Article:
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If you want to find the latest, hottest handbag, you go to Neiman Marcus’s website. But if you want the latest exclusive Rebecca Minkoff “Elle Studded Satchel” in red, you wouldn’t have found it on their website a few weeks ago.  That’s because the company had it exclusively listed on Pinterest.

The “Scarlet Elle” was available only on Neiman’s Art of Handbags board from July 30 to August 12, before arriving to its native website.   Neiman, which has a close relationship with Rebecca Minkoff, wanted to reward its Pinterest fans with an exclusive opportunity to order the handbag first.

“We had this Rebecca Minkoff exclusive that happens to embody three of our new top trends this season: it’s red, it’s rocker chic and it’s also a scaled down handbag, which are all of our top trends this season,” said Jean Scheidnes, social media managing editor for Neiman.Rebecca Minkoff

Aside from having the handbag exclusively in the color red for the foreseeable future, Neiman knew that there was going to be a lot of buzz around the bag.  Specifically, the “Elle” was named by Minkoff’s friend and influential fashion blogger Bryanboy (after his grandmother), who was also planning on doing some promotional events with Minkoff.  So, Neiman Marcus decided to add to the buzz by making it even more exclusive.

“We knew we would have a lot of this hoopla that we wanted to support with social media,” Scheidnes said.  “So, what if we took this idea with an exclusive product and made it even more exclusive by offering it exclusively to our Pinterest fans, at least for a period of time, so they could have first crack at it?”

Neiman worked closely with visual-analytics company Curalate to come up with the campaign as the two companies brainstormed about new ways to use social media aside from just generating followers.

“Followers are fun, but what can we do with them and how can we show them that we care that they’re there?” said Apu Gupta, founder and CEO of Curalate.  “That was the thing that sparked it, we want to do something with these followers and also start showing business results.”

During the campaign, Neiman Marcus picked up nearly 3,000 new Pinterest followers in less than 2 weeks and boosted overall pinning from their native website.  In fact, pinning of content directly from Neiman’s website grew 20 percent and repins grew 35 percent.

Neiman took it a step further, hosting a Google+ Hangout on August 13 to discuss fall trends with Minkoff, Bryanboy, Neiman Fashion Director Ken Downing and Chief Editor Tina Craig.  The company is embracing the visual side of social media, which fits in nicely with its strong editorial content.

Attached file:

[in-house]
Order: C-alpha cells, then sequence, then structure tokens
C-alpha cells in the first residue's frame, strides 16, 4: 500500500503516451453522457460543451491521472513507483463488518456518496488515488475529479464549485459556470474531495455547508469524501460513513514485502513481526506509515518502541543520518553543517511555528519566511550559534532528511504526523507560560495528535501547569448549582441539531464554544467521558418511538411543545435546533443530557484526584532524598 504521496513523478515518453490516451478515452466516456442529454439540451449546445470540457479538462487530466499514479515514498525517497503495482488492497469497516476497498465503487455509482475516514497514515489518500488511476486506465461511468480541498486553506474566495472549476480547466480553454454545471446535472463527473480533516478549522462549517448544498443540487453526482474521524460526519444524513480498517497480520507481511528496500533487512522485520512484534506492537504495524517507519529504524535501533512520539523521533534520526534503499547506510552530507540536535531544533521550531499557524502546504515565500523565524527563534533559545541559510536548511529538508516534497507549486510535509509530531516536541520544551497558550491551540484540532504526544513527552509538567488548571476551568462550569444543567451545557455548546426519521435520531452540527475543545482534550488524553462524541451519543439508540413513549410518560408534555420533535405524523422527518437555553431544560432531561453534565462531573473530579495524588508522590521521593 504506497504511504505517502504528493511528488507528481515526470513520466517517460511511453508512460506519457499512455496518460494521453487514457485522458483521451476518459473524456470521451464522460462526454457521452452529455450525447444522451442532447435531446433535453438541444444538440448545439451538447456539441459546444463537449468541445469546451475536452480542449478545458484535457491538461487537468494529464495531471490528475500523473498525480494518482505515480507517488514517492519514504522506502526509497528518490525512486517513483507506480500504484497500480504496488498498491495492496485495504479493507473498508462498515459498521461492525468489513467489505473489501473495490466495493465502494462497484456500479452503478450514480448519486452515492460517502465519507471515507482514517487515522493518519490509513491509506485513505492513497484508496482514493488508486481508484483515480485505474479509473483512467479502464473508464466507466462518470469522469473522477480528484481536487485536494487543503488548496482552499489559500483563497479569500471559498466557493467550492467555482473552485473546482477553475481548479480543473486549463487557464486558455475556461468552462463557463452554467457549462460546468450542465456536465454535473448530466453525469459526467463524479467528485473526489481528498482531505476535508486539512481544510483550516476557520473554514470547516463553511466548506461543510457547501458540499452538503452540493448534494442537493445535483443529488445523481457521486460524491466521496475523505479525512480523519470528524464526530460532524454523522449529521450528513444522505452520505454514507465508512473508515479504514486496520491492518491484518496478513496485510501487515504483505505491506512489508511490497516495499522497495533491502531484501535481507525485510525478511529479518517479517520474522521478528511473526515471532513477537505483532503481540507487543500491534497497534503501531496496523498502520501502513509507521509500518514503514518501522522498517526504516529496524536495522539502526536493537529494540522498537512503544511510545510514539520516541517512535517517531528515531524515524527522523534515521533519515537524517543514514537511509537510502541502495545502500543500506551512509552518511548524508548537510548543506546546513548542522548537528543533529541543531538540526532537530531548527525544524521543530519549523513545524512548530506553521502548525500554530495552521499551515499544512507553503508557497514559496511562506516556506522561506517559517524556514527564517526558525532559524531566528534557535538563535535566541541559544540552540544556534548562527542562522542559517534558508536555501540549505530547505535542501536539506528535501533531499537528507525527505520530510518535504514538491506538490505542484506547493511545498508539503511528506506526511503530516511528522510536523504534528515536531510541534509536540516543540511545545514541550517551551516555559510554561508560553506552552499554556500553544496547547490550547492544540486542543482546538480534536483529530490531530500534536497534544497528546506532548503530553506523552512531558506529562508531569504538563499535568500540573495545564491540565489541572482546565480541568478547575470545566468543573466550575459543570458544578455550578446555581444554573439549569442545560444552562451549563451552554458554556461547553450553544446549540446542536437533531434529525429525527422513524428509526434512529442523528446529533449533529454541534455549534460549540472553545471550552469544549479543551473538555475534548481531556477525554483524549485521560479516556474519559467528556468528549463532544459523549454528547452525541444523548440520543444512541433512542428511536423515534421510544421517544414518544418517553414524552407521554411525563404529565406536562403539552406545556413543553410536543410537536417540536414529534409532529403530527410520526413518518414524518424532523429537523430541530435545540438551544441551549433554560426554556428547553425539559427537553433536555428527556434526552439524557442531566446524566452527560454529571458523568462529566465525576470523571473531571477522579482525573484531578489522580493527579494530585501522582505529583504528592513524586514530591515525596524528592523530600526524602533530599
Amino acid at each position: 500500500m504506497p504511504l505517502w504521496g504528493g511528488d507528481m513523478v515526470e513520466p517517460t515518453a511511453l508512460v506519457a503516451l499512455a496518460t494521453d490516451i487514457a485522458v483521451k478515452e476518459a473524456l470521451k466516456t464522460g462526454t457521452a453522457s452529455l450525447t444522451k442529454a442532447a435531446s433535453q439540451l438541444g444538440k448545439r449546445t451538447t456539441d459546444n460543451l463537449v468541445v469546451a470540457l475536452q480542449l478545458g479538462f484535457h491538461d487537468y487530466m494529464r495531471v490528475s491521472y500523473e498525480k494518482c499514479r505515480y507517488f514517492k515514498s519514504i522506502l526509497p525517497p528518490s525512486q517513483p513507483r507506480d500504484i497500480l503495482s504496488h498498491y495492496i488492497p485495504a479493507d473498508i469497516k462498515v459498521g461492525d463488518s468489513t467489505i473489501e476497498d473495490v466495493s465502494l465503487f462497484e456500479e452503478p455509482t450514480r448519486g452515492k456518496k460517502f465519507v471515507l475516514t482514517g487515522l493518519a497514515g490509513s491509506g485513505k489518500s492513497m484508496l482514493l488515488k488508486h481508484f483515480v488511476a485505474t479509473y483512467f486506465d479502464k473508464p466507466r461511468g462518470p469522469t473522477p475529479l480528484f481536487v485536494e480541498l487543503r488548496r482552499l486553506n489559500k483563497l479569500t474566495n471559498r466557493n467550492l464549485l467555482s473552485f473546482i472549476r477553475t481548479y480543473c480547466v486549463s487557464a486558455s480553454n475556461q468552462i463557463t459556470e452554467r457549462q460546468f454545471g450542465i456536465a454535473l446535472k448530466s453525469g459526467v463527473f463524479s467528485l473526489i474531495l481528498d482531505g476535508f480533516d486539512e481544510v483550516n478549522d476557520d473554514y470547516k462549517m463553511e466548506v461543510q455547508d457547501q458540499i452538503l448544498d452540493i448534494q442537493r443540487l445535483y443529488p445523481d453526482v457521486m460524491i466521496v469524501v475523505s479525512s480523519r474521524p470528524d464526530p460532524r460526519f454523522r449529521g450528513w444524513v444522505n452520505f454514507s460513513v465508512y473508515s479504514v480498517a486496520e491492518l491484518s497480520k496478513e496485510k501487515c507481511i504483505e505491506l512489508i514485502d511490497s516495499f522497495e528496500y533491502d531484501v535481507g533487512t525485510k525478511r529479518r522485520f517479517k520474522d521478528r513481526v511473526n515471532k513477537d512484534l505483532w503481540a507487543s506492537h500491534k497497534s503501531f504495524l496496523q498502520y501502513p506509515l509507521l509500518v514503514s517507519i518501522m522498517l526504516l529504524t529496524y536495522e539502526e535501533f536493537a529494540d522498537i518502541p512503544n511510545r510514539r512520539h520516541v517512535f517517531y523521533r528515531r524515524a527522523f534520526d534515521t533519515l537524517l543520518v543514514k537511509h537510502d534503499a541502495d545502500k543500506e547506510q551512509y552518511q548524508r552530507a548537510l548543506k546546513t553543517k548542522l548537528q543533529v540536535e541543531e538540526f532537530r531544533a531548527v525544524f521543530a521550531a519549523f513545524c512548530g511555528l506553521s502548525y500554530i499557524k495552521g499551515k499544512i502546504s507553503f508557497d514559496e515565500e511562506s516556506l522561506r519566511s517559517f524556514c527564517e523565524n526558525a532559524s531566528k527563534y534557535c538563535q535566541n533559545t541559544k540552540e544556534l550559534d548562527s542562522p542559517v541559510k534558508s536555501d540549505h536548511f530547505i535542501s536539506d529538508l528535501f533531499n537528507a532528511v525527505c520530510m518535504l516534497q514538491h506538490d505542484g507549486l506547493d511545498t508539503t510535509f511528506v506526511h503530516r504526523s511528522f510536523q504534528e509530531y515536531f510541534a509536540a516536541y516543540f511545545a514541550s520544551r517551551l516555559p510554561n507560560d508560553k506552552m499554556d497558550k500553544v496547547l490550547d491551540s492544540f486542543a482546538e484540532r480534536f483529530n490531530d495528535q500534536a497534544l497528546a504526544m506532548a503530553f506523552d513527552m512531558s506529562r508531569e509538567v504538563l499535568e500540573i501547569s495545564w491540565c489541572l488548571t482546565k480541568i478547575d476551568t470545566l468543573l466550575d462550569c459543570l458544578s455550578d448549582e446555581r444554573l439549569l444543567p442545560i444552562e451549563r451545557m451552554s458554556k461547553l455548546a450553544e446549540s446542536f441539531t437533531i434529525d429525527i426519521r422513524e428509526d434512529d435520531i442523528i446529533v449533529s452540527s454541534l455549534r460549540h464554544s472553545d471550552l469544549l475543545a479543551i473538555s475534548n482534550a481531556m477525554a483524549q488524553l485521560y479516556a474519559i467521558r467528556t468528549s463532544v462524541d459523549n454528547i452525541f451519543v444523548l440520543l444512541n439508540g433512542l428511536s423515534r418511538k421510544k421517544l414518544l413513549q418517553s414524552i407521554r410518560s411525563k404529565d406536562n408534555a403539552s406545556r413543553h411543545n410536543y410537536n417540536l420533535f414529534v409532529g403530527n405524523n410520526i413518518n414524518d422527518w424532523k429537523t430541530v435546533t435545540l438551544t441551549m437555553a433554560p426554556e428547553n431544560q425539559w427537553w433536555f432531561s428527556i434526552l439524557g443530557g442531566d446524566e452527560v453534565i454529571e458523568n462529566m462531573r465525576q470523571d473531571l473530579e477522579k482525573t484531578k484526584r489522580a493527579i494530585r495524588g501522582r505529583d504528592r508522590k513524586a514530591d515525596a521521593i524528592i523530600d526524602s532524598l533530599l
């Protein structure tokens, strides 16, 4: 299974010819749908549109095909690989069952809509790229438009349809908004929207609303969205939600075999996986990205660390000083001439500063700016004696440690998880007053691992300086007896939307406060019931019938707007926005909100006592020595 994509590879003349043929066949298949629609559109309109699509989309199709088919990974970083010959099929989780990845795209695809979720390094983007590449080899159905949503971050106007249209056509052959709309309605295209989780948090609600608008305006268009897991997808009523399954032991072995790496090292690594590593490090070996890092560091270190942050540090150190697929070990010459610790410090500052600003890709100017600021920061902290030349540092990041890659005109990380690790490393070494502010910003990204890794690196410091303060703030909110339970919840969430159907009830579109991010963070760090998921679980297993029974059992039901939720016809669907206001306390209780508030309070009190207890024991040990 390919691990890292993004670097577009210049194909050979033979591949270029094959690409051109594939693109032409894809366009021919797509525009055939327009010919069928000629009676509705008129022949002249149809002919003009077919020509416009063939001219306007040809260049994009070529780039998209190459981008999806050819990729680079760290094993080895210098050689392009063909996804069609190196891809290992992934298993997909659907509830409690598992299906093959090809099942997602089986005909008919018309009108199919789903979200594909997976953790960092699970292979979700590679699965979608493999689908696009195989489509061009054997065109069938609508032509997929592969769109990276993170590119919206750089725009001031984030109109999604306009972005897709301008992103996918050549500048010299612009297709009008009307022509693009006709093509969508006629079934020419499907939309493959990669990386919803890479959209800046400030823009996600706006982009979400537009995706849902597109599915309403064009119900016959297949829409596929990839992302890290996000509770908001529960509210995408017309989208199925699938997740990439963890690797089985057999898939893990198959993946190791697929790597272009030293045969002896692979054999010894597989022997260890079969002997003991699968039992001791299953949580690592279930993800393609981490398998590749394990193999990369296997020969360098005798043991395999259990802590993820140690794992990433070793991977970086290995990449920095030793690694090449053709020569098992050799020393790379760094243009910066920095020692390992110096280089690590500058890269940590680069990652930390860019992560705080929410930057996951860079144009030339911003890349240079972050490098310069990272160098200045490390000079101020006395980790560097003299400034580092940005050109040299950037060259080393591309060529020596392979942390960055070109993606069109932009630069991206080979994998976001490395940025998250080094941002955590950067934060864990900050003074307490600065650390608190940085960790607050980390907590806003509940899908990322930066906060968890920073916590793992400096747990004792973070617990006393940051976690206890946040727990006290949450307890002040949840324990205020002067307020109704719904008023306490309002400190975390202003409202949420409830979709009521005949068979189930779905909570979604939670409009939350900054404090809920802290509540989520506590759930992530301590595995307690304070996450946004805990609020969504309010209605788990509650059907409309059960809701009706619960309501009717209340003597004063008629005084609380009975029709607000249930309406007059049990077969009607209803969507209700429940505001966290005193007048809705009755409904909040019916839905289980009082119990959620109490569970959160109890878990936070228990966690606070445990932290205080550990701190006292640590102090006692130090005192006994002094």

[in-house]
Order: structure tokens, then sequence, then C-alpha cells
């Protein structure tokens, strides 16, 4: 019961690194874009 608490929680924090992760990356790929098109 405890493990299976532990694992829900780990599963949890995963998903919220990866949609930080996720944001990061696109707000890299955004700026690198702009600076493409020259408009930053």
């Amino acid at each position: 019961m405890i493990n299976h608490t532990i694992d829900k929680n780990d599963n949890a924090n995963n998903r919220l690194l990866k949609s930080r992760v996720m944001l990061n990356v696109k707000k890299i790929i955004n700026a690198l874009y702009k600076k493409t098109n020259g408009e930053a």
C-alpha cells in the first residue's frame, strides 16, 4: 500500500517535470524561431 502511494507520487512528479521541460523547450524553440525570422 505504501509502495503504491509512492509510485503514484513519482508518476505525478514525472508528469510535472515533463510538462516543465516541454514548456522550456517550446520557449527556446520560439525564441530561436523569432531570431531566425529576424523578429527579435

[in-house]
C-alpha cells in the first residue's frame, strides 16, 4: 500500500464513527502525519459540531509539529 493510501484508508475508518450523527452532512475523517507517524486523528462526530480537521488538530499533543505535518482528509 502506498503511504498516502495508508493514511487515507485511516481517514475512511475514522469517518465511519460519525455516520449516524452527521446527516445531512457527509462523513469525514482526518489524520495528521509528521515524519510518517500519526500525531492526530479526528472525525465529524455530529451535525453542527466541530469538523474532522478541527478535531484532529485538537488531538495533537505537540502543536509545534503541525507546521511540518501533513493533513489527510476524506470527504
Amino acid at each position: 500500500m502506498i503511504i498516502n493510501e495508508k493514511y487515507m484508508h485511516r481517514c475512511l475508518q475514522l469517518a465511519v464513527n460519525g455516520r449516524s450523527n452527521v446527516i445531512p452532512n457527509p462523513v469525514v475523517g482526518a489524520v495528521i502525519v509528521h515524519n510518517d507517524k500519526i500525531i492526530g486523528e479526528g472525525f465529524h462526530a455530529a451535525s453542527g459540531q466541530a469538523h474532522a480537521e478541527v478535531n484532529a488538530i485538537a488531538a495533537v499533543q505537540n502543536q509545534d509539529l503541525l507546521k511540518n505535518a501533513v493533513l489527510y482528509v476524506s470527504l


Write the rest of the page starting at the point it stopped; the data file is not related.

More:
“We definitely see that the social networks that are purely visual, i.e. Pinterest and Instagram, are where we’re seeing the most growth and engagement at this time,” Scheidnes said.  “And its a great fit for our business because fashion lends itself to visual media.”

At more than a century old, Neiman Marcus has a remarkable legacy in fashion retail, but it’s beginning to be known for it’s “out of the box” thinking around social networks.  The company is a trailblazer in the social media world, thinking about Pinterest as a business generator instead of purely a social channel.

“Amongst the bigger brands, there’s a lot of people following rather than leading,” Gupta said.  “We see a lot of the innovation happening with the smaller brands, that’s why it’s so interesting to us when we see these very large brands doing innovative things.”

Gupta believes that many companies still view social media as a place to get the most “likes” and generate the most followers instead of using it as a tool to generate sales.  But, as with Neiman Marcus, he is beginning to see companies take the platform more seriously, viewing it as a necessity instead of a novelty.

“It’s going to take two parties from the organization to make this happen,” Gupta said.  “The existing incumbent leaders within the organization have to get their heads around the fact that social matters, and that’s happening.  And now the social folks have to get their heads around the fact that social has to drive business results.  Both of those things are starting to happen, and now social is starting to have a real material impact on business.”

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